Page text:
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Re: Principles of Identity in Web Architecture

From: Patrick J. Hayes <phayes@ihmc.org>
Date: Mon, 14 Jun 2021 15:44:46 +0000
To: Larry Masinter <LMM@acm.org>
CC: Melvin Carvalho <melvincarvalho@gmail.com>, Philip Sheldrake <philip@eulerpartners.com>, TAG List <www-tag@w3.org>
Message-ID: <E1F08EF0-B9E7-42B6-A15E-DD0161BA7B4B@ihmc.org>


On Jun 13, 2021, at 10:43 PM, Larry Masinter <LMM@acm.org<mailto:LMM@acm.org>> wrote:

You mock the idea of multiple "identities" as "pieces on some super-Monopoly game"

The analogy with Monopoly was Sheldrake's, not mine.

BUT the problem is the "game" here includes the global economy. And it is also very political. Personas, avatars, sock puppets, corporations, spammers, may be "fake" or "role-playing" or "reality tv "identities"

OK…

, but not being able to name them

…but who said you cannot name them? Just don't make the mistake of saying they are all different people.

really gets in the way of reasoning about Internet crime, these days. Identity theft was just a first step. What would you name the thing that an identifier identifies, besides "an identity"?

I would use terminology suited to the case. If it is a sock puppet, call it a sock puppet. But calling everything an "identity" (and even worse, using this in Sheldrake's sense) denies the reality of fraudulent transactions before discussion can even get started. Look at your own words: you talk of identity /theft/. What can this mean, other than using an identifier wrongly? But if every identifier does indeed identify an "identity" on every occassion of use, then the fraudulent uses of my name are just as referentially correct as the valid uses: they just identify a different "identity". And if Sheldrake and his colleagues are right, then there is little to distinguish the difference between valid and stolen identities and the difference between my "identity" as an artist and mine as a retired researcher. They are all just ''identities", with no actual person to be found who (even if in a /merely/ legal sense) stands behind two "identities" in one case but most surely not in the other.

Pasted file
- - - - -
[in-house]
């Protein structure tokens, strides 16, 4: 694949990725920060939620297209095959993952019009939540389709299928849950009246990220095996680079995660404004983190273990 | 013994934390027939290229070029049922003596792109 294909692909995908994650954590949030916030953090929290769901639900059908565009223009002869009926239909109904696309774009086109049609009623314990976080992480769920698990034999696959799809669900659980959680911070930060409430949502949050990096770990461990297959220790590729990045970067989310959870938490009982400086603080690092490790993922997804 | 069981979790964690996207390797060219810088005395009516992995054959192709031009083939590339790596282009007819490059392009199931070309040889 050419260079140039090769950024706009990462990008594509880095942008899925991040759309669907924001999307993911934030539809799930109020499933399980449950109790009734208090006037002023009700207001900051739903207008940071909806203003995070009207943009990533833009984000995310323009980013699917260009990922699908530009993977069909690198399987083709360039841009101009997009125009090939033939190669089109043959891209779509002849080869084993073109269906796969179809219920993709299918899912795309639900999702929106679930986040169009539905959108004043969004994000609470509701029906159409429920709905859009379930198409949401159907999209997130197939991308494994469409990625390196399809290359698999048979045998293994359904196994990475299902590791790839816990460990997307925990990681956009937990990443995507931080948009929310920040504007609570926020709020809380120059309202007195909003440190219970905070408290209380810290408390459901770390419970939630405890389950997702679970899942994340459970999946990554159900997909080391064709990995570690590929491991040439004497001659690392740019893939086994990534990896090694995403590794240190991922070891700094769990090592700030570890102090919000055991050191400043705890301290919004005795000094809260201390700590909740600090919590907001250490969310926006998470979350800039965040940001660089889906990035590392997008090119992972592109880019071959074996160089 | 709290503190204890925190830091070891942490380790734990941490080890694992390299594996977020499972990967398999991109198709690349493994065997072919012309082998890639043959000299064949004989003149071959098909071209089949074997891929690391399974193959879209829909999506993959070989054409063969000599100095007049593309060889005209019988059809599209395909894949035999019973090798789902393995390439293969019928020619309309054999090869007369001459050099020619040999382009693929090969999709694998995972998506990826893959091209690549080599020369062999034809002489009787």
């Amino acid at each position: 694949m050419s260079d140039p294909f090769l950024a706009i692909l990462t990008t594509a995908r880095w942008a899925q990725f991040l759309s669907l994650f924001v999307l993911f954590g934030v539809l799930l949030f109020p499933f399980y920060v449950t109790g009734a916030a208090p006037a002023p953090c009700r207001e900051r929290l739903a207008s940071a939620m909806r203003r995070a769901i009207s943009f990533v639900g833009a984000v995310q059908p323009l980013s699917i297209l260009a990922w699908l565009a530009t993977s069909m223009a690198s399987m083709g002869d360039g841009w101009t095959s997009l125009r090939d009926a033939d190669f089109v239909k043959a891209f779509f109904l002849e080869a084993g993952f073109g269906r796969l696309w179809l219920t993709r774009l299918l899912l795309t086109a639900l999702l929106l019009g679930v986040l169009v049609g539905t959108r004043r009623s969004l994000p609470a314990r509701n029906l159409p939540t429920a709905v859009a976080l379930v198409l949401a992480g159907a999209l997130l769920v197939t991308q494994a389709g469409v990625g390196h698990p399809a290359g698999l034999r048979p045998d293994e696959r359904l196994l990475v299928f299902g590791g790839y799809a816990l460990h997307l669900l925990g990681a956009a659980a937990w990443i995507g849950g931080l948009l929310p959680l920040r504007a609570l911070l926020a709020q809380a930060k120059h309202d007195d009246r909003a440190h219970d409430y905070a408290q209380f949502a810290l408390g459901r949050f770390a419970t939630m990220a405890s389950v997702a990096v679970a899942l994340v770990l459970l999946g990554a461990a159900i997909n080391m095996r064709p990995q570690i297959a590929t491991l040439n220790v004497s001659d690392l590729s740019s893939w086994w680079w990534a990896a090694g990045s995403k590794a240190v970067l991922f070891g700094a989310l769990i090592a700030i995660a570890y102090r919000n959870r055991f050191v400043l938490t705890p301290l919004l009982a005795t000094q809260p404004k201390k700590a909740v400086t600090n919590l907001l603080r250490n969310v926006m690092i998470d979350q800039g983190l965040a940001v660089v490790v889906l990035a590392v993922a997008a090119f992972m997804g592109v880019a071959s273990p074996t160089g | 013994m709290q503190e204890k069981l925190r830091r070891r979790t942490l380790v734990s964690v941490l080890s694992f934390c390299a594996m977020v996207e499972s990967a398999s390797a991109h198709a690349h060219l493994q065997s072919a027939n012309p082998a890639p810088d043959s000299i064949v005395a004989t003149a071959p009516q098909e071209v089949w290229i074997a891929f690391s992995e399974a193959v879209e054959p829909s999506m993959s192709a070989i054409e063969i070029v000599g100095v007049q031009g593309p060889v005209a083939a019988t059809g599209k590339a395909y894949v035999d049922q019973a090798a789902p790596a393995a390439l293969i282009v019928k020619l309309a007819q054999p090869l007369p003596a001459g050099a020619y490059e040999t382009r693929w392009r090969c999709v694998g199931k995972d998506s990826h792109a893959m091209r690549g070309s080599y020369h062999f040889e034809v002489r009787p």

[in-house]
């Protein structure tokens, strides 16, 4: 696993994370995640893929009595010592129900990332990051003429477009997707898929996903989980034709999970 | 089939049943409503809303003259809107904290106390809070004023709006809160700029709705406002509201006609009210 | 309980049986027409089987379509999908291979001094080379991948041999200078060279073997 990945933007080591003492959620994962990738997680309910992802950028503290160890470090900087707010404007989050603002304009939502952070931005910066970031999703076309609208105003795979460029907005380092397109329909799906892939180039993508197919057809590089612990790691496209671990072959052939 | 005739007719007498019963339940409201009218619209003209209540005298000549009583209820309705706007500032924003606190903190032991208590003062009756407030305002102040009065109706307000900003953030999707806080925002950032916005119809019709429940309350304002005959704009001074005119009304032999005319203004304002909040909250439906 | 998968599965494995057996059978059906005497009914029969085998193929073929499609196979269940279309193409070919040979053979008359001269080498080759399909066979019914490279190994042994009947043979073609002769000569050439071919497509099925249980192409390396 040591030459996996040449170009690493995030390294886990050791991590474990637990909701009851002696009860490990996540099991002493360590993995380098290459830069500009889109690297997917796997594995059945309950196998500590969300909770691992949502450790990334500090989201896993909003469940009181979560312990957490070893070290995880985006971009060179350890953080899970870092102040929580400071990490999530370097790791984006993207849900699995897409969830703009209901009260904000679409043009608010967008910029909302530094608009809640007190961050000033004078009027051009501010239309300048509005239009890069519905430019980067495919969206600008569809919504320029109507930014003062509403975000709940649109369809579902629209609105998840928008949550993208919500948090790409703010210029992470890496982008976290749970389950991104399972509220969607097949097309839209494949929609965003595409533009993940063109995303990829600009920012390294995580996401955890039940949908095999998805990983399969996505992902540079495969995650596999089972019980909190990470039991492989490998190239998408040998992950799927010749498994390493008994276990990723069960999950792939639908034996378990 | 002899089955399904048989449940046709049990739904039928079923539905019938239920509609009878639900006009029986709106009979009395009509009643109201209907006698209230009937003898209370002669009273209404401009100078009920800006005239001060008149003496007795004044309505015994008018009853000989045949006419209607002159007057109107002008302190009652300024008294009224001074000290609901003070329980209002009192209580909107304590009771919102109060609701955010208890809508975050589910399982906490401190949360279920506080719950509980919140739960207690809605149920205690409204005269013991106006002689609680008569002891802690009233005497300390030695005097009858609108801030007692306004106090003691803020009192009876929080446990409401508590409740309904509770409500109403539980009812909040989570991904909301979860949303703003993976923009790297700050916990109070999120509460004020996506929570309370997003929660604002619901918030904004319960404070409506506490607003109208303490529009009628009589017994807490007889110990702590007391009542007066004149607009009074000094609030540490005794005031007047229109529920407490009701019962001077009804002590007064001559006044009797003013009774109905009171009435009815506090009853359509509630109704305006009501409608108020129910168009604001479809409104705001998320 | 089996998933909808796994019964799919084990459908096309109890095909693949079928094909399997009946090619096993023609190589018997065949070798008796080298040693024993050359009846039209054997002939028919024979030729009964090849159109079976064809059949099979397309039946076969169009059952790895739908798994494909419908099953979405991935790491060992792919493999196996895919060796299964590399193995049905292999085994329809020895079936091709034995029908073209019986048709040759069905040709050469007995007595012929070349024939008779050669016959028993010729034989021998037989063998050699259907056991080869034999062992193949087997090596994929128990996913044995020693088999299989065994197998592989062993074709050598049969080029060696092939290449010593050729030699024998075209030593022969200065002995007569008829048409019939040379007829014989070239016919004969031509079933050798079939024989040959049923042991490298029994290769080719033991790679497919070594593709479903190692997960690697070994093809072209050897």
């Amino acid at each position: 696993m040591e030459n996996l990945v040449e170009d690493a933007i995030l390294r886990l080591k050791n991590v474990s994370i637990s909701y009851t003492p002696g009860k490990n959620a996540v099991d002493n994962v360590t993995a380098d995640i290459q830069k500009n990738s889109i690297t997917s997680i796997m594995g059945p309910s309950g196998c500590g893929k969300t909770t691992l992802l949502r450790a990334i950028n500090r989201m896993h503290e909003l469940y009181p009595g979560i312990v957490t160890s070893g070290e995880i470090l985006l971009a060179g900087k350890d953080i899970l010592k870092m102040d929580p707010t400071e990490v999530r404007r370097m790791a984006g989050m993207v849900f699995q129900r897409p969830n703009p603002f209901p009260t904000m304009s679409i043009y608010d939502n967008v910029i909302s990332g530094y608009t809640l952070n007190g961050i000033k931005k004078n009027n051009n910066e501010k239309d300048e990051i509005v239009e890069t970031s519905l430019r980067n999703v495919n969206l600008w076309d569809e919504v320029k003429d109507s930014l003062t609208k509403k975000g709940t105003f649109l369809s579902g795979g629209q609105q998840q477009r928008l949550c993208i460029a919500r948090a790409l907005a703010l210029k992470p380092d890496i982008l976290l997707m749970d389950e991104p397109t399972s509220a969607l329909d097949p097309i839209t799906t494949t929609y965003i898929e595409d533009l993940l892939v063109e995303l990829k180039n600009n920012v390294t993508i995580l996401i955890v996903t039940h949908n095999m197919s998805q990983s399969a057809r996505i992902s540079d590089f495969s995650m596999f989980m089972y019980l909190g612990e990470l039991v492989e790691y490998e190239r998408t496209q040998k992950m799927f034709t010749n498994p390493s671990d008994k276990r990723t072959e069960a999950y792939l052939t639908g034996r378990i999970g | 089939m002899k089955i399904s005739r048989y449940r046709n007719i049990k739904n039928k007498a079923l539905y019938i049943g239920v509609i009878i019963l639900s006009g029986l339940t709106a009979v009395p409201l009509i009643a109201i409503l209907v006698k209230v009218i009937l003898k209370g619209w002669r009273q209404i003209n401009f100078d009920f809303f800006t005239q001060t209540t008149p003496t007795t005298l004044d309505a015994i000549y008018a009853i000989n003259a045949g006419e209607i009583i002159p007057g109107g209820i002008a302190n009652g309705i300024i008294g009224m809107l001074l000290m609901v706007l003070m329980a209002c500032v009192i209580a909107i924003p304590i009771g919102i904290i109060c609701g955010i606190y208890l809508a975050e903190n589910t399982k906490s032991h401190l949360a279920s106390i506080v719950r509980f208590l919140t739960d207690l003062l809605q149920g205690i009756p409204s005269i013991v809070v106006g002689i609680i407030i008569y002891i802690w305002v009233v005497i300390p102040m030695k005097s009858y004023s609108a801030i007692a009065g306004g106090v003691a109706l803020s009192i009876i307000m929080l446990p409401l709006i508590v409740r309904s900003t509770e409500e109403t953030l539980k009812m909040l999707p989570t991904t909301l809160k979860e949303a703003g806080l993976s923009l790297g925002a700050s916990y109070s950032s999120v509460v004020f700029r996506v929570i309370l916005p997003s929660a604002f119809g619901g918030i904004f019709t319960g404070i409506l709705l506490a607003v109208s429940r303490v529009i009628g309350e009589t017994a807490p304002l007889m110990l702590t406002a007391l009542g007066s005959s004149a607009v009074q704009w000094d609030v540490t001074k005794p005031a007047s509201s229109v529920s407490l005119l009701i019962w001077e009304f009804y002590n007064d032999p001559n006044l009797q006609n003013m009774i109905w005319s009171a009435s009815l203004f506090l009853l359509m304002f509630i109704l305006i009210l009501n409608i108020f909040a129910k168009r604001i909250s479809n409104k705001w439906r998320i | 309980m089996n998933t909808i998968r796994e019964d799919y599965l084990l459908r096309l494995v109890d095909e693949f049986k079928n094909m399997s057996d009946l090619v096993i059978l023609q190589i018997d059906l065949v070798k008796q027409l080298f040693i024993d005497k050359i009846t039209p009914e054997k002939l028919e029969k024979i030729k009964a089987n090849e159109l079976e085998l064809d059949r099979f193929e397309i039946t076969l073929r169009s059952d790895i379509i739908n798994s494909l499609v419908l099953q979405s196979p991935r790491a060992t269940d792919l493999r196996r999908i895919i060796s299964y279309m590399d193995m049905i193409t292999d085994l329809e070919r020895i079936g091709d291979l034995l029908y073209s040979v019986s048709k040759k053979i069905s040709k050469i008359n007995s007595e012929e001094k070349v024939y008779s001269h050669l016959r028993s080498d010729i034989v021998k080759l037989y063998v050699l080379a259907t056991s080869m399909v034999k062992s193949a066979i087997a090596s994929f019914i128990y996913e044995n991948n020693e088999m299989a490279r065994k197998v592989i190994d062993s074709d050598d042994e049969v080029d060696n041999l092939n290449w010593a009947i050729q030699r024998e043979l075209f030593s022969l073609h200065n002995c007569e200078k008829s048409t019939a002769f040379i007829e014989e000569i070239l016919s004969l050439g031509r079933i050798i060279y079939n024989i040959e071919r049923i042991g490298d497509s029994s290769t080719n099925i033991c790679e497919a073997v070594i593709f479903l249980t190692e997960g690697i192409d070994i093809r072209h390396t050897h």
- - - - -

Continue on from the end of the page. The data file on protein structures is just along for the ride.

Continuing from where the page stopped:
All I am saying is, people are people, not avatars of themselves. Different avatars of one person are not different people. Maybe we all have avatars and use them in social ways, maybe this is a basic part of human nature (I think some sociologists make far too much of this, in fact, but let us not quibble), but they are not separate persons. And if we lose sight of this central notion of personhood, then all discussions of personal identity will become hopelessly confused. Sheldrake hints darkly, but without argument, that to do this is to risk not only being intellectually narrow but even, perhaps inadvertantly, immoral. To which I repeat: BS.

Pat

P.S.


Mathematically, you can talk about the equivalence relation forming equivalence classes, but that sense of identity is yet another kettle of fish. (so to speak).

Agreed. This is not a mathematical topic.


On Sun, Jun 13, 2021 at 6:47 PM Patrick J. Hayes <phayes@ihmc.org<mailto:phayes@ihmc.org>> wrote:


On Jun 6, 2021, at 8:50 AM, Melvin Carvalho <melvincarvalho@gmail.com<mailto:melvincarvalho@gmail.com>> wrote:



On Sun, 6 Jun 2021 at 14:02, Philip Sheldrake <philip@eulerpartners.com<mailto:philip@eulerpartners.com>> wrote:
….